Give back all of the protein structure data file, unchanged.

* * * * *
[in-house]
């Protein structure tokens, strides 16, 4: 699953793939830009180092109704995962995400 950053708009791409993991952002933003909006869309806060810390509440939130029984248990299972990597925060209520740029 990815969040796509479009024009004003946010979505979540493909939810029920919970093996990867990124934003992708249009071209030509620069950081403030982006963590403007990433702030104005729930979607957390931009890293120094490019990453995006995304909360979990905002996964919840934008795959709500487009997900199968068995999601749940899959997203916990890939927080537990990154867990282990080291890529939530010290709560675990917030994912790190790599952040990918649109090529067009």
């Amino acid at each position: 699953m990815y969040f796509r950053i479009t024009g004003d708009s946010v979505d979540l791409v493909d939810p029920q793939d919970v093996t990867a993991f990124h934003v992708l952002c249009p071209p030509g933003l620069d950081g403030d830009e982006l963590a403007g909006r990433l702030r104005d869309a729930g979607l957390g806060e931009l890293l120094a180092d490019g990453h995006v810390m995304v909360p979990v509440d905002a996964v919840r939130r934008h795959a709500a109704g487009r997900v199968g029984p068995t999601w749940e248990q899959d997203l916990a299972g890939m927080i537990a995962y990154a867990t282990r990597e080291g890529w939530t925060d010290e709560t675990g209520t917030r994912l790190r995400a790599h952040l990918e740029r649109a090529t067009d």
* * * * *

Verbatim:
[in-house]
């Protein structure tokens, strides 16, 4: 699953793939830009180092109704995962995400 950053708009791409993991952002933003909006869309806060810390509440939130029984248990299972990597925060209520740029 990815969040796509479009024009004003946010979505979540493909939810029920919970093996990867990124934003992708249009071209030509620069950081403030982006963590403007990433702030104005729930979607957390931009890293120094490019990453995006995304909360979990905002996964919840934008795959709500487009997900199968068995999601749940899959997203916990890939927080537990990154867990282990080291890529939530010290709560675990917030994912790190790599952040990918649109090529067009």
């Amino acid at each position: 699953m990815y969040f796509r950053i479009t024009g004003d708009s946010v979505d979540l791409v493909d939810p029920q793939d919970v093996t990867a993991f990124h934003v992708l952002c249009p071209p030509g933003l620069d950081g403030d830009e982006l963590a403007g909006r990433l702030r104005d869309a729930g979607l957390g806060e931009l890293l120094a180092d490019g990453h995006v810390m995304v909360p979990v509440d905002a996964v919840r939130r934008h795959a709500a109704g487009r997900v199968g029984p068995t999601w749940e248990q899959d997203l916990a299972g890939m927080i537990a995962y990154a867990t282990r990597e080291g890529w939530t925060d010290e709560t675990g209520t917030r994912l790190r995400a790599h952040l990918e740029r649109a090529t067009d």